What were your big takeaways from those events?
Dan Penton: The pace of change internal comms is going through right now with the digital workplace. It feels like internal communication finally has that seat at the table it’s craved for so long and is an integral part of organisations.
The likes of Microsoft and Facebook get this, which is reflected in the applications and solutions we’ve been seeing from them, as well as dedicated internal comms applications that are on the market like SocialChorus.
CG: For me, when I do get the chance to visit London, it’s about the handshakes and hugs.
DP: Absolutely - well you’re well known in the IC space, so for me personally, it was great to finally meet you having listened to and read your thoughts over the years!
CG: Well that’s very kind, but because there are so many IC leaders in London it’s easy to get complacent over actually MEETING people versus just knowing them through LinkedIn, Twitter and the like.
DP: It’s one of my resolutions in 2018 to attend more events, as it’s easy to, as you say, get stuck in a bubble and engage from afar. Nothing like meeting people face-to-face, and the opportunities it can bring. For example, we wouldn’t be doing this now, if we hadn’t met last year.
CG: Absolutely. And since then, I’ve been paying closer attention to what you’re doing and am intrigued by the focus on chatbots... in particular voice-enabled chatbots. What is your focus in that space?
"Analysts estimate that Amazon sold 33 million Alexa enabled devices last year (up from 4 million in 2016), so there’s no question that people within your organisation will be using Alexa regularly."
DP: Like many readers, my household got an Amazon Echo last year and it quickly became part of our daily lives, from setting timers to listening to the radio, to adding items to our shopping list.
What I noticed straight away is how quickly my family started using it. For those reading that haven’t used a smart speaker before, you literally speak to the device like it was a person in the room with you. It’s so easy and natural to use.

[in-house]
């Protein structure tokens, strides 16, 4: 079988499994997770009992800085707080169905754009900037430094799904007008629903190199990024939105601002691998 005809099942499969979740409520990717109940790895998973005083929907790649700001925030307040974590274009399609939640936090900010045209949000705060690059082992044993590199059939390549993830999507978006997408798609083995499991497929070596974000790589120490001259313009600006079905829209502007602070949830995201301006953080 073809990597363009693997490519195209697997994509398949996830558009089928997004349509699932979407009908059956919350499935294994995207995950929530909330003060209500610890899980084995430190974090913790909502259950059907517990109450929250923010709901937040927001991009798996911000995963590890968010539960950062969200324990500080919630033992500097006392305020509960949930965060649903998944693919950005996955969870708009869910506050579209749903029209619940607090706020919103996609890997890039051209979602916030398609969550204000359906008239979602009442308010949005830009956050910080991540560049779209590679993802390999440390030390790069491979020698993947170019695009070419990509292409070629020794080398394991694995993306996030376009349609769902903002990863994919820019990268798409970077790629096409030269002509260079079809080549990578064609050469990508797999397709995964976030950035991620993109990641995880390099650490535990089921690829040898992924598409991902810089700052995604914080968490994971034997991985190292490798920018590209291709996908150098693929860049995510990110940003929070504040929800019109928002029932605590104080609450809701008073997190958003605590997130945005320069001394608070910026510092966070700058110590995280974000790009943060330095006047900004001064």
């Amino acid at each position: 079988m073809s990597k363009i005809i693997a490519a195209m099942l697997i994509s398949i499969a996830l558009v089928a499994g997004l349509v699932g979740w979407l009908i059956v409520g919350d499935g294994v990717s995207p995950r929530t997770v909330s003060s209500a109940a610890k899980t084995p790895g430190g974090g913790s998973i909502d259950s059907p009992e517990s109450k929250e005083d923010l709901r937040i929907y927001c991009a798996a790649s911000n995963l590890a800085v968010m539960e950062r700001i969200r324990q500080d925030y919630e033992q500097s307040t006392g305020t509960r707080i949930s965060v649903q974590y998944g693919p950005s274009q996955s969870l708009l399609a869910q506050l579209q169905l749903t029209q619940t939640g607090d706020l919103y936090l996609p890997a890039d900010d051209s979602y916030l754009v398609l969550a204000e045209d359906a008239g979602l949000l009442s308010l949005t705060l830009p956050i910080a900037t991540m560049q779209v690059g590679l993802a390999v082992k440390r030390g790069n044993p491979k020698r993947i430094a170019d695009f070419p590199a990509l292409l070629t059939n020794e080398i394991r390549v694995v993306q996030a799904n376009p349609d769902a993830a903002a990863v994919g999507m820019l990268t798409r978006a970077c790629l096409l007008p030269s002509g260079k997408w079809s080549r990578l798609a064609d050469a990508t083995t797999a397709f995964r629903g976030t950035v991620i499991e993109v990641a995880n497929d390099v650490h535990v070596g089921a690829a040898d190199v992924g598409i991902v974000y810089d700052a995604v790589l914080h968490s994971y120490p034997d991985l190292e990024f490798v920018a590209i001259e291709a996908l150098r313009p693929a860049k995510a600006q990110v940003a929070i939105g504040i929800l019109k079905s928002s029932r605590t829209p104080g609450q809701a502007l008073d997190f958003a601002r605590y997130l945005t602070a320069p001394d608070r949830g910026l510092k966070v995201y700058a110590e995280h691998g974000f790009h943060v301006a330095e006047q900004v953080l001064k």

I started thinking about how it could be used in a workplace setting as another communication channel. I looked ‘under the hood’ at the types of skills out there and how they are created and went from there.
CG: For those who may not have an Amazon Echo or something similar, define what a “skill” is.
DP: A skill is basically like an app on your phone, but on the speaker.
Lots of companies like Uber and Domino's already have their own skills. The Uber skill, for example, allows you to request a car via Alexa and get updates without checking your phone. T Domino’s skill allows you to order your favourite pizza by just saying a few words.
CG: And one of the reasons Amazon is taking the lead a bit here is because they’ve recently launched Alexa for Business. So they certainly see “voice” playing a big role in the workplace.
What are your thoughts on bringing Alexa to work?
"The advantage of voice here is when people need the information, they could just ask the device and get it, rather than having to hunt it down."
DP: Analysts estimate that Amazon sold 33 million Alexa enabled devices last year (up from 4 million in 2016), so there’s no question that people within any given organisation will be using Alexa regularly.
Amazon has moved quickly to launch Alexa for Business and they’ve already got several practical use cases for voice in enterprises. You can do things like book a conference room when you walk into the room by asking Alexa if the room is free or if you can book it. It can also be used for things like finding out the status of IT support tickets.
I think Alexa will quickly become a new communications channel.
For example, people could start consuming content like townhall recordings or start doing training via Alexa.
Another area I think has a lot of potential is for exploring content via voice. We developed a skill recently where users can engage with a company strategy, asking it about specific pillars and hearing relevant news snippets. Again, the advantage of voice here is that when people need answers, they can just ask the device rather than having to hunt it down on the intranet.
"That’s why I think Amazon and the other tech giants are making such a play for voice. They see it as the next operating system."
CG: I think that’s a key point here. In the cases you describe, employees are using their words to find the information they want—not having to search based on someone else’s words.
One challenge here is that Alexa obviously needs to be fed the information to start with. In the strategy example, a decision has to be made about what information to put in the system, and then that info needs to be kept up to date.